Top General Cardiology and Prevention News of 2022

The FDA’s fight against Big Tobacco, the return of obicetrapib, and the promise of Lp(a)-lowering all made waves in 2022.

Top General Cardiology and Prevention News of 2022

One of the year’s bigger stories in the ongoing battle to prevent cardiovascular disease was the US Food and Drug Administration’s clampdown on the tobacco industry. Earlier this year, the agency announced plans to ban menthol (29 Down) cigarettes, along with flavored cigars, because menthol makes smoking more palatable and eases the harshness of nicotine.

In both primary and secondary prevention, several new drugs to treat elevated lipid levels also made a splash. In OCEAN(a)-DOSE (oceanadose, 41 Across), the TIMI researchers showed that olpasiran safely lowered lipoprotein(a) concentrations by as much as 100%. Inclisiran (45 Down), an LDL-lowering drug approved in 2021, moved into clinical practice, but one of the year’s earliest stories suggested it might encounter hurdles as doctors grappled with its rollout and steep price tag. Both olpasiran and inclisiran are small-interfering RNA molecules that belong to the next-generation of injectables able to alter the expression of specific genes (siRNA, 33 Across).

Everybody loves a good comeback, it seems, as one of the more popular stories of 2022 revolved around obicetrapib (61 Across), which is part of a drug class abandoned after the HDL hypothesis fell out of favor. The ROSE study showed obicetrapib could safely lower LDL-cholesterol levels when used as an add-on therapy, and the drug is now being tested in a larger phase III trial.  

Four years after the fact, people are still debating the results of the REDUCE-IT trial of icosapent ethyl, with still more discussion of whether the placebo (mineraloil, 39 Down) was truly inert in this trial. In obesity news, tirzepatide (20 Across) was effective at helping patients with elevated body mass index (BMI, 53 Across) lose 22 lbs in the SURMOUNT-1 trial. For women, the CHAP (13 Down) trial showed that keeping blood pressure to less than 140/90 mm Hg translates to better pregnancy-related outcomes when compared with only treating those with severe hypertension.

General Cardiology
TCTMD’s 2022 Cardiology Crossword Challenge

Another popular primary-prevention story stemmed from the United States Preventive Services Task Force finally joining a range of other authorities in concluding that aspirin (ASA, 4 Down) should not be broadly used in older individuals without heart disease.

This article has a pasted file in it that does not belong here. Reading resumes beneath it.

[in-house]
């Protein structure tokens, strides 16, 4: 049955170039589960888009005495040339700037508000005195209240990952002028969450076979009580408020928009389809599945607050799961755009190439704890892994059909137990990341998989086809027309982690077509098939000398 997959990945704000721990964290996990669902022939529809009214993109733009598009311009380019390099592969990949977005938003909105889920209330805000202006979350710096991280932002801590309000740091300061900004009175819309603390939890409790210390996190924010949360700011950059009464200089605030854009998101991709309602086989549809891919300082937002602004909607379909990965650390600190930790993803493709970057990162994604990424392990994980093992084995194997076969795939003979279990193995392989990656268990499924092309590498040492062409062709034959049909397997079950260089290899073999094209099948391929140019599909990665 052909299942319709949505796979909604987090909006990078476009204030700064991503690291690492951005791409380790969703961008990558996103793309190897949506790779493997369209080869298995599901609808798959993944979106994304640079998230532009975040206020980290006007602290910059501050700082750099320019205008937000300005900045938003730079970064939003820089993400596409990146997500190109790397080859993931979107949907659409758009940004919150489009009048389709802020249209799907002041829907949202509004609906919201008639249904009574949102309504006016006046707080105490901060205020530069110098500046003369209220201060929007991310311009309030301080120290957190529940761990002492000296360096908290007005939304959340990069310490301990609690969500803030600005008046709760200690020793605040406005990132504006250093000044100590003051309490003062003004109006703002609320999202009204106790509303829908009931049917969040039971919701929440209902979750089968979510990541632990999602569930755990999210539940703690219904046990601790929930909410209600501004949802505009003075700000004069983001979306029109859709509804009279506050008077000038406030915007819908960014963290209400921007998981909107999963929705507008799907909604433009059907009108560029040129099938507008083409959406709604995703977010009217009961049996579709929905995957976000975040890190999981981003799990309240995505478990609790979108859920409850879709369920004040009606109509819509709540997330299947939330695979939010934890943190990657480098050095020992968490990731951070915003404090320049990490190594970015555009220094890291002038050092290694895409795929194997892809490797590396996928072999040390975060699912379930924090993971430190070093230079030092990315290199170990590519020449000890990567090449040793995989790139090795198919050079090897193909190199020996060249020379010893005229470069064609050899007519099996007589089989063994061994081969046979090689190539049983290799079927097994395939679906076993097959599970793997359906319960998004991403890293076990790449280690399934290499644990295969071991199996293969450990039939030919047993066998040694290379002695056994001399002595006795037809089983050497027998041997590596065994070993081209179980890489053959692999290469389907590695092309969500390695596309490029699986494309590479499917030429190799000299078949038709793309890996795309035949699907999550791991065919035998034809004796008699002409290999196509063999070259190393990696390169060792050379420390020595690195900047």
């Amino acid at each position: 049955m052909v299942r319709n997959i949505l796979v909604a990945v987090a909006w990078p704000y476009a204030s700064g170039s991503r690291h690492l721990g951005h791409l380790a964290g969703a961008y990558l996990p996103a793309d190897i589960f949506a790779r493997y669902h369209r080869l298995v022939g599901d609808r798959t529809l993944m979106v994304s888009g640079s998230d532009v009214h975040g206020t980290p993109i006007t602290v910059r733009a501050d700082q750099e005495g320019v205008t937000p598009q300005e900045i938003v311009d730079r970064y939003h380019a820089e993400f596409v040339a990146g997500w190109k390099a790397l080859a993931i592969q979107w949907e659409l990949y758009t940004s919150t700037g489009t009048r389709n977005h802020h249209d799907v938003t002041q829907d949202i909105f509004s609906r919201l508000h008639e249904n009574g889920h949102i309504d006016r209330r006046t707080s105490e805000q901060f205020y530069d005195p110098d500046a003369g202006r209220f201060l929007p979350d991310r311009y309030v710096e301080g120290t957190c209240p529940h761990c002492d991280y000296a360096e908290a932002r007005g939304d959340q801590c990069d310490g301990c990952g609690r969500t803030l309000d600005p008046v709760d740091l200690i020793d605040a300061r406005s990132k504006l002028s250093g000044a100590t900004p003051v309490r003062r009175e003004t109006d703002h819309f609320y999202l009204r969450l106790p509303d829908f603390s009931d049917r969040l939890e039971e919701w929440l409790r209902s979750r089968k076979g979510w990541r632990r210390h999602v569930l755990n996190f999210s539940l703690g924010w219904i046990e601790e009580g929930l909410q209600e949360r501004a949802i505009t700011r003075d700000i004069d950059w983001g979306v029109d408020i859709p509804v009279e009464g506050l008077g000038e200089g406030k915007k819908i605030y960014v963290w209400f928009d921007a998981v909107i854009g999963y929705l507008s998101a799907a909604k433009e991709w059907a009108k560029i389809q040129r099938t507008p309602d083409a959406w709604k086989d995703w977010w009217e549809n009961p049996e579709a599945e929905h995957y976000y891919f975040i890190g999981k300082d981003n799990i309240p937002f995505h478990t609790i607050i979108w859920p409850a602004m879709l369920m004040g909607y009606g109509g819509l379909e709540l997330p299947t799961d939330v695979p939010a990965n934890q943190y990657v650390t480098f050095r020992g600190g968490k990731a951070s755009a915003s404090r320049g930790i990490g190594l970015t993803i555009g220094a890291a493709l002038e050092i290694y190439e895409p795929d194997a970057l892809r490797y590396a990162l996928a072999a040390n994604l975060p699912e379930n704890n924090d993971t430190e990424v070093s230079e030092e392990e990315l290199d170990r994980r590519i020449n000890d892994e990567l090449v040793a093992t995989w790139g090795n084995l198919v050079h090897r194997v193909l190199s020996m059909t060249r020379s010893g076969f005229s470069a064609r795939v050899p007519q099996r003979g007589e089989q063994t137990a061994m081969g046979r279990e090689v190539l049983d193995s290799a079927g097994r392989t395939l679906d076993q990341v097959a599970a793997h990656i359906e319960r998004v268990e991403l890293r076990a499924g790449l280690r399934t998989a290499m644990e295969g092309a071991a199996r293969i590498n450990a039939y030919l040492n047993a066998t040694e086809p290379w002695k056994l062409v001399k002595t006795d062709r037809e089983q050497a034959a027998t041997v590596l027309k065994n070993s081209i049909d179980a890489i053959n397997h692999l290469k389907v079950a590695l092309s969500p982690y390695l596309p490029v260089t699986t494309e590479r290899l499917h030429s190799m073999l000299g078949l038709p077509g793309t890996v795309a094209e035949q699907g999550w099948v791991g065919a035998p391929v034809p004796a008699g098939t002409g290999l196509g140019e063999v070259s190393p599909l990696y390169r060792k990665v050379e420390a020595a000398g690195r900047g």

Lastly, one of the more popular stories of the year related to the American Heart Association (AHA) emphasizing the importance of sleep. Where the AHA once asked people to adhere to “Life’s Simple 7,” a composite that assesses dietary quality, physical activity, exposure to cigarette smoking, body mass index, fasting blood glucose, total cholesterol, and blood pressure, they now recommend we get to bed a little earlier, bringing the tally to Life’s Essential Eight (35 Across).

Anything Else?

TCTMD checked in with Eugene Yang, MD (University of Washington, Bellevue), chair of the American College of Cardiology’s Prevention of Cardiovascular Disease Council, to see what might have slipped through the cracks of our 2022 Crossword.

For Yang, the CHAP trial was one of the most meaningful of the year, noting that maternal mortality associated with pregnancy in the US is the highest among industrialized countries. One of the possible drivers of this high mortality is that physicians may not have been aggressively treating high blood pressure, Yang suggested. On the basis of CHAP, the American College of Obstetricians and Gynecologists now recommends using 140/90 mm Hg as the threshold for starting or uptitrating medical therapy for chronic hypertension in pregnancy, whereas the previous threshold was 160/110 mm Hg.

From the European Society of Cardiology 2022 Congress, Yang highlighted new data from the Cholesterol Treatment Trialists’ (CTT) Collaboration as one of the year’s big studies. That analysis showed statins were associated with only a small increased risk of muscle pain or weakness in the first year and that the vast majority of muscle symptoms were not due to treatment. The CTT results, which are supported by data from nocebo studies, such as SAMSON, are necessary to counteract widespread misinformation around statins.

“We know they’re one of the most important and inexpensive treatments to lower cardiovascular risk,” he said. “We need to change the perception that these medications are dangerous and carry a large amount of side effects when they do not. Hopefully, this [CTT analysis] redirects the conversation.”

Finally, Yang pointed to the Diuretic Comparison Project (DCP), a study of Veterans Affairs patients presented at the AHA meeting and simultaneously published in the New England Journal of Medicine, as one of the year’s most impactful. In this large trial of thiazide diuretics, patients treated with hydrochlorothiazide (HCTZ) had a similar occurrence of major adverse cardiovascular events as those treated with chlorthalidone. Prior to DCP, the choice of thiazide had been controversial. Although most physicians use HCTZ because it’s associated with fewer side effects, landmark hypertension studies, such as ALLHAT and SHEP, used chlorthalidone as the thiazide.

“This allows us to feel more comfortable, at least from this study, that there’s no clear advantage of chlorthalidone versus hydrochlorothiazide,” said Yang.

Michael O’Riordan is the Associate Managing Editor for TCTMD and a Senior Journalist. He completed his undergraduate degrees at Queen’s…

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